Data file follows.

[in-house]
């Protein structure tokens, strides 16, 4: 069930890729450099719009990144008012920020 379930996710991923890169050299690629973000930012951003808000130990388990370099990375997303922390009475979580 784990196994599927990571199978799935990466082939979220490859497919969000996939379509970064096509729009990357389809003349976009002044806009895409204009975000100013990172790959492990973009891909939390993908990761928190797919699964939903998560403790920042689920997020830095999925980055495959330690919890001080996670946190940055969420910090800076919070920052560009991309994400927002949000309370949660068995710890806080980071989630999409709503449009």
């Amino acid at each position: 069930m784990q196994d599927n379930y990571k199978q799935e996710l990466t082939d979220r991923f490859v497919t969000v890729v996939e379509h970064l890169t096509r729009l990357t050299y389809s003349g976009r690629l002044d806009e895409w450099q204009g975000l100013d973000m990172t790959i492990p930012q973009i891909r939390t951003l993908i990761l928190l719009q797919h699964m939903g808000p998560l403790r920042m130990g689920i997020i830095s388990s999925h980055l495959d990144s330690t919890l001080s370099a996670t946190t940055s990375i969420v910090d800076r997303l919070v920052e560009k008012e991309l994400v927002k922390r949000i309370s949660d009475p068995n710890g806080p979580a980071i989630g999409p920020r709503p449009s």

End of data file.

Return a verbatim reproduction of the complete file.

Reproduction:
[in-house]
């Protein structure tokens, strides 16, 4: 069930890729450099719009990144008012920020 379930996710991923890169050299690629973000930012951003808000130990388990370099990375997303922390009475979580 784990196994599927990571199978799935990466082939979220490859497919969000996939379509970064096509729009990357389809003349976009002044806009895409204009975000100013990172790959492990973009891909939390993908990761928190797919699964939903998560403790920042689920997020830095999925980055495959330690919890001080996670946190940055969420910090800076919070920052560009991309994400927002949000309370949660068995710890806080980071989630999409709503449009």
């Amino acid at each position: 069930m784990q196994d599927n379930y990571k199978q799935e996710l990466t082939d979220r991923f490859v497919t969000v890729v996939e379509h970064l890169t096509r729009l990357t050299y389809s003349g976009r690629l002044d806009e895409w450099q204009g975000l100013d973000m990172t790959i492990p930012q973009i891909r939390t951003l993908i990761l928190l719009q797919h699964m939903g808000p998560l403790r920042m130990g689920i997020i830095s388990s999925h980055l495959d990144s330690t919890l001080s370099a996670t946190t940055s990375i969420v910090d800076r997303l919070v920052e560009k008012e991309l994400v927002k922390r949000i309370s949660d009475p068995n710890g806080p979580a980071i989630g999409p920020r709503p449009s």